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Bankruptcy Sale of Business


Under Section 363(f) of the Bankruptcy Code, the trustee or debtor-in-possession may sell the bankruptcy assets "free and clear of any interest in the property". This provision of "free and clear" allows the debtor to make a quick sale and the buyer to obtain protection from successor liability, with some exceptions.

The preemptive or initial buyer acts as a "stalking horse" for the assets, based upon an order from the court authorizing the sale free and clear of all interests. The initial sale is also subject to competitive bids and specific liabilities assumed in the sale agreement.

In effect, Section 363 governs the sale of business assets outside the ordinary course of business and in lieu of a reorganization under a Chapter 11 proceeding. The Code changes in 2005 also have made certain types of bankruptcy "reorgs" far more difficult. Often, lenders who provide working capital do so on a short term basis; thus, the Section 363 sale must satisfy the debtor's lenders. Another consequence is the opportunity to assign favorable leases and executory contracts to the buyer. Most importantly, these sales can be consummated rather quickly, often in two to three months, or less.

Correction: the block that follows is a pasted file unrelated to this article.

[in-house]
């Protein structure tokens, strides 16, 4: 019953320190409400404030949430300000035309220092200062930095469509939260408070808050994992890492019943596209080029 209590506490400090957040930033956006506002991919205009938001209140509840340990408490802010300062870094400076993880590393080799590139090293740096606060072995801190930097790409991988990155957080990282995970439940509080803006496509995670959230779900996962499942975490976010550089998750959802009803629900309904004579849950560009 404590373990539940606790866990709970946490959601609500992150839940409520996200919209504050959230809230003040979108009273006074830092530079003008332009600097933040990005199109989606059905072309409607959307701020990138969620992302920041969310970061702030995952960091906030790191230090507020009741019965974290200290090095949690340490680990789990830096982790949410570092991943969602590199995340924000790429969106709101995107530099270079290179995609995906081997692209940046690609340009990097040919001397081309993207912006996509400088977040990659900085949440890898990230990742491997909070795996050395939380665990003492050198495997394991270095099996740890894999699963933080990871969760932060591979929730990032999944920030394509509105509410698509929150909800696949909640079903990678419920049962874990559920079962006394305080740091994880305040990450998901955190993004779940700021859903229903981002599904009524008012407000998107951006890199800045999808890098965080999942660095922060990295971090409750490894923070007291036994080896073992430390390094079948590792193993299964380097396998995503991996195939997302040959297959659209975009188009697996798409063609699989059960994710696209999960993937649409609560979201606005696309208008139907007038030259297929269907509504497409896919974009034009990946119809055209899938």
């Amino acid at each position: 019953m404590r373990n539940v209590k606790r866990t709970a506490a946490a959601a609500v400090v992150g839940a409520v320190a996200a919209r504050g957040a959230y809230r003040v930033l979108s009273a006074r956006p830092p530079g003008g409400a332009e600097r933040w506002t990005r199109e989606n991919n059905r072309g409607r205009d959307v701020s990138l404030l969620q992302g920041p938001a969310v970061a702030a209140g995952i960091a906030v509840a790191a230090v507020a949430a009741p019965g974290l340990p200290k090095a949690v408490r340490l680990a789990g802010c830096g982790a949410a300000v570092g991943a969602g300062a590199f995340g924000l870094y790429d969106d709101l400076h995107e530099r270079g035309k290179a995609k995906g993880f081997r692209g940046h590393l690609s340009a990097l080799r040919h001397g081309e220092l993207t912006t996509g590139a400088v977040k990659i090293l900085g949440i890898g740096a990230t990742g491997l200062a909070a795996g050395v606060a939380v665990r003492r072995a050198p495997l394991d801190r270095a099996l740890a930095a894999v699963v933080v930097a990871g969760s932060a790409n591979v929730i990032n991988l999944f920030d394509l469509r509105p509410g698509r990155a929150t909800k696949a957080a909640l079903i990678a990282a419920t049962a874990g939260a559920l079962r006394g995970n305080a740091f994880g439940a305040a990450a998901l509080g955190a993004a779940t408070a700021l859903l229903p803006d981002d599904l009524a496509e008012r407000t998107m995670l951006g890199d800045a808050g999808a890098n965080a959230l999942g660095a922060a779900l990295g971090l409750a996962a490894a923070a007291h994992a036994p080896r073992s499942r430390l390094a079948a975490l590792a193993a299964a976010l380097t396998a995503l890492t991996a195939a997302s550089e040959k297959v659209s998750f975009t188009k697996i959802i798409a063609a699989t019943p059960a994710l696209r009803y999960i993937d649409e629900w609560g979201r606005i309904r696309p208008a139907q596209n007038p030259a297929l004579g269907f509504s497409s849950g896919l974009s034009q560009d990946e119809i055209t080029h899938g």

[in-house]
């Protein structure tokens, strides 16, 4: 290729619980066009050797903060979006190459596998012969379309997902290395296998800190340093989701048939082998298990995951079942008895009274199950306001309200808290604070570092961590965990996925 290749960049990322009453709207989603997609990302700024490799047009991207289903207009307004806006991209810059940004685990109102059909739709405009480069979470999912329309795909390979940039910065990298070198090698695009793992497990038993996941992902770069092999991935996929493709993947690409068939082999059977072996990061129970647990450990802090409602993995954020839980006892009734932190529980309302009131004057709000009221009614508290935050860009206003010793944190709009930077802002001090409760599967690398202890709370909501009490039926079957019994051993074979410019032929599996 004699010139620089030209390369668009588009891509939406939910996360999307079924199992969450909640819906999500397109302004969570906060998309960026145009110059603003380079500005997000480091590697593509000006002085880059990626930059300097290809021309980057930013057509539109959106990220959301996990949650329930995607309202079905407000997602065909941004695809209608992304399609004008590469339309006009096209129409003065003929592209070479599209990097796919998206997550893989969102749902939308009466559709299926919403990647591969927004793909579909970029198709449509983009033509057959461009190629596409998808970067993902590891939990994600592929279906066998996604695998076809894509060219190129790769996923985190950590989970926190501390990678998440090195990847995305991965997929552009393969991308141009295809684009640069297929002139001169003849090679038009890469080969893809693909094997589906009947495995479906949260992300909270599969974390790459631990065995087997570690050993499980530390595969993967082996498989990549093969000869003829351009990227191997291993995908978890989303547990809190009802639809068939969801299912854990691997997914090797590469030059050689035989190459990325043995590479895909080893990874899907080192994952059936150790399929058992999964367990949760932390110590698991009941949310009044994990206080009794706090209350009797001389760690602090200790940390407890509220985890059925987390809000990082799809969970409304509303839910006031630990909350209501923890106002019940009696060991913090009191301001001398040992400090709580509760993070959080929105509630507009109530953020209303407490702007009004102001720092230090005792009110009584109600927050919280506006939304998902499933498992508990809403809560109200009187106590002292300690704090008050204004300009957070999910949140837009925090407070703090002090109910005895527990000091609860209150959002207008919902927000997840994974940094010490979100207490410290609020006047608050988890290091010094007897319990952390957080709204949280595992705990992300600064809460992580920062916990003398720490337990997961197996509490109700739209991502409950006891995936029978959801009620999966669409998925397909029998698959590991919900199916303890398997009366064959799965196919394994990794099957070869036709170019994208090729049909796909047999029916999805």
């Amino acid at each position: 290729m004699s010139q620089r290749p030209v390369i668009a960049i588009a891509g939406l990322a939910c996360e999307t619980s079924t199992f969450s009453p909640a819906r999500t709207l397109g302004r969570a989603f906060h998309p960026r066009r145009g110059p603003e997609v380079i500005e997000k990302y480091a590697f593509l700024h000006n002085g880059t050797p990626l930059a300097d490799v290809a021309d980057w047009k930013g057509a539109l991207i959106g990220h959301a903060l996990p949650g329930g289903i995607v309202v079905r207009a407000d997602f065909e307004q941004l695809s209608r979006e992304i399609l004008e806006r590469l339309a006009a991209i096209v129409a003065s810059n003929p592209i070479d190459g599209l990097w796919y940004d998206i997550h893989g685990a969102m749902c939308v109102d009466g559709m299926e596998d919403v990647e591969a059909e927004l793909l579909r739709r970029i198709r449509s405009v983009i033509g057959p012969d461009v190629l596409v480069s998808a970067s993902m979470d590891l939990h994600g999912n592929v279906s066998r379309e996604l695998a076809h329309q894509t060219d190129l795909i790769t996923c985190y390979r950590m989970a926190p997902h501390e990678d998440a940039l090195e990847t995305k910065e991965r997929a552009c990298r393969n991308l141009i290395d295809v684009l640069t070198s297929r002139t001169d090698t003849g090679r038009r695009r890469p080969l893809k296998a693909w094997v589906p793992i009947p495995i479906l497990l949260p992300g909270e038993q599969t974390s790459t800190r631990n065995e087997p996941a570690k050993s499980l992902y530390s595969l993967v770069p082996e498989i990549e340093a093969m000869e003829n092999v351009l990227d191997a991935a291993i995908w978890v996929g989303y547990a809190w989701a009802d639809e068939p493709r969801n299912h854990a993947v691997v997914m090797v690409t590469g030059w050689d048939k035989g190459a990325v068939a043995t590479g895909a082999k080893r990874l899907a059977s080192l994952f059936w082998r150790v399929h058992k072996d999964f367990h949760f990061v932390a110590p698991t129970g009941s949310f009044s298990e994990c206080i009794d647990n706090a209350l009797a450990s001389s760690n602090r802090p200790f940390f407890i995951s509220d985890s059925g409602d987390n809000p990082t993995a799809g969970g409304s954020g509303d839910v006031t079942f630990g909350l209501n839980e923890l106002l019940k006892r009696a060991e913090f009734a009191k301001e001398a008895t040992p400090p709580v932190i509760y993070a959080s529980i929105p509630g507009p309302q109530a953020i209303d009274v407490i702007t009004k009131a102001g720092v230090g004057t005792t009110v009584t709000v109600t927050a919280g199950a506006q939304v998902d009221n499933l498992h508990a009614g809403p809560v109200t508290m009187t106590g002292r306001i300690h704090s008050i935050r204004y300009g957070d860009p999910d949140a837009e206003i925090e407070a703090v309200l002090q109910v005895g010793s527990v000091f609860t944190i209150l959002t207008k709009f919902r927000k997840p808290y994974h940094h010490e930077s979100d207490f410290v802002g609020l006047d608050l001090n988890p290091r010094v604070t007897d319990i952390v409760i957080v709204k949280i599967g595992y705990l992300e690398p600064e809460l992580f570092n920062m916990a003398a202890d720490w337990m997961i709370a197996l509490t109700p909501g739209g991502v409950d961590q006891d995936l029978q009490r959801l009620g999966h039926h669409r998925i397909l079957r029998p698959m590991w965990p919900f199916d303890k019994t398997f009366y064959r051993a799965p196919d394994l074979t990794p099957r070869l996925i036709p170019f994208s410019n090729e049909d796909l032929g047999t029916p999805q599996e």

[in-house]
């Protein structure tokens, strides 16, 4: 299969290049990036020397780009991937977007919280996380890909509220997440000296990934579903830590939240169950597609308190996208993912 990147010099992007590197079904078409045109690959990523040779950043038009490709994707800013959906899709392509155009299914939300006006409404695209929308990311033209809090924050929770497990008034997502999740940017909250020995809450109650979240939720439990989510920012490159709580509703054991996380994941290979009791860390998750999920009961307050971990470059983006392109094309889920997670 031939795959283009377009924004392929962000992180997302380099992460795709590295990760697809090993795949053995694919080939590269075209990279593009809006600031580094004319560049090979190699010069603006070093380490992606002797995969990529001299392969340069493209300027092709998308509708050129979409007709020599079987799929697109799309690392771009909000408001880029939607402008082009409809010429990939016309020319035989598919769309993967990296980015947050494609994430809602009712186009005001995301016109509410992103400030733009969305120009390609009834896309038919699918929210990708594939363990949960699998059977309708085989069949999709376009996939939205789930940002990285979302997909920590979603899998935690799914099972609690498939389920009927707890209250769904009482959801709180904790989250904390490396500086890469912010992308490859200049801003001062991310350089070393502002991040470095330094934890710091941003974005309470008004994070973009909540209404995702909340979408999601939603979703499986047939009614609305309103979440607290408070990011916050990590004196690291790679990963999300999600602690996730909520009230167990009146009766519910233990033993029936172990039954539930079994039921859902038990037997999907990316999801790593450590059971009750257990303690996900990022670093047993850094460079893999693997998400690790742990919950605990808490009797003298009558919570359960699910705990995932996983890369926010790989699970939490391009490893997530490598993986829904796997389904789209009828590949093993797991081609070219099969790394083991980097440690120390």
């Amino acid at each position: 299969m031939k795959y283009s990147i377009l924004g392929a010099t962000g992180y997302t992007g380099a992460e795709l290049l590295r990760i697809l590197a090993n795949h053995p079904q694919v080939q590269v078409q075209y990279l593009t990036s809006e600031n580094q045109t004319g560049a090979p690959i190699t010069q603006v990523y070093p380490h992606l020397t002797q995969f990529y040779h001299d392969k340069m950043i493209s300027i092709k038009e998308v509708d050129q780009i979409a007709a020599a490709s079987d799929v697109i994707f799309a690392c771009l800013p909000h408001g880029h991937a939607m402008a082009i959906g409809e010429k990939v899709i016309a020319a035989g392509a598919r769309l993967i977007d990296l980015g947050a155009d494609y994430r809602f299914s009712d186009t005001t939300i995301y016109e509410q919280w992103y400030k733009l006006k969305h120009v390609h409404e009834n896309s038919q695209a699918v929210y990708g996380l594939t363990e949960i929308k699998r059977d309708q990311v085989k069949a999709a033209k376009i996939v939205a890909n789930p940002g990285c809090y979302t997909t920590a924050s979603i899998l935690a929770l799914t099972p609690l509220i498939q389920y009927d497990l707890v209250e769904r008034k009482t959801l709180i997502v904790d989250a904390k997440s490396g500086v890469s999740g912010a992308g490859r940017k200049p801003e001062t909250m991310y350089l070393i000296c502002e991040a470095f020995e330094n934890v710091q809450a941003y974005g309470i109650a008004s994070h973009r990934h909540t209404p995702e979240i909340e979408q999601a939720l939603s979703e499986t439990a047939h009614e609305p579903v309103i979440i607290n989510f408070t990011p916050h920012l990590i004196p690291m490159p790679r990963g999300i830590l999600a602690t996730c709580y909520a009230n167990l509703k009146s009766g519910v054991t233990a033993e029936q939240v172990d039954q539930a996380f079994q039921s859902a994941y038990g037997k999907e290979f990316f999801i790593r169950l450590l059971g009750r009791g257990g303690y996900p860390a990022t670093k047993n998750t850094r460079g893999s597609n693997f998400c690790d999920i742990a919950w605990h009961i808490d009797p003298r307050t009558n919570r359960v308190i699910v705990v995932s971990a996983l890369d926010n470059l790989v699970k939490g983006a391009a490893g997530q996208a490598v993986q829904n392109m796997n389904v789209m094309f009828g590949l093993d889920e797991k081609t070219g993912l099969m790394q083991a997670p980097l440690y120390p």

As an investment bank who has completed 363 sales, the primary factors we have experienced to conduct and close a transaction process are the following:

  1. The "stalking horse" bidder must be credible and capable of funding the deal. This first bid establishes the floor of value.
  2. The stalking horse asset purchase agreement (APA) can be shopped to other potential bidders. If not the successful bidder, the stalker usually gets a "break-up fee". The bankruptcy court will apply a business judgment test as to whether to approve this fee. The court also determines the reasonable basis for this fee by finding that the break-up fee preserved the initial bid and actually benefitted the estate.
  3. The negotiated stalking horse fee and general sale procedures agreed upon between the "horse" and debtor will be incorporated into a bidding procedures motion and proposed orders. The process includes the auction time and place; required auction notice; and, deadlines for qualified bids and sales objections. A qualified bidder provides an irrevocable offer that exceeds the stalking horse price. Often, evidence of ability to pay and a deposit are also required.
  4. In some cases, the courts have blocked these asset sales when lienholders legitimately objected and these creditors' rights are significantly negated. In those instances, the courts decided that a Chapter 11 reorganization was more appropriate for the debtors liquidation.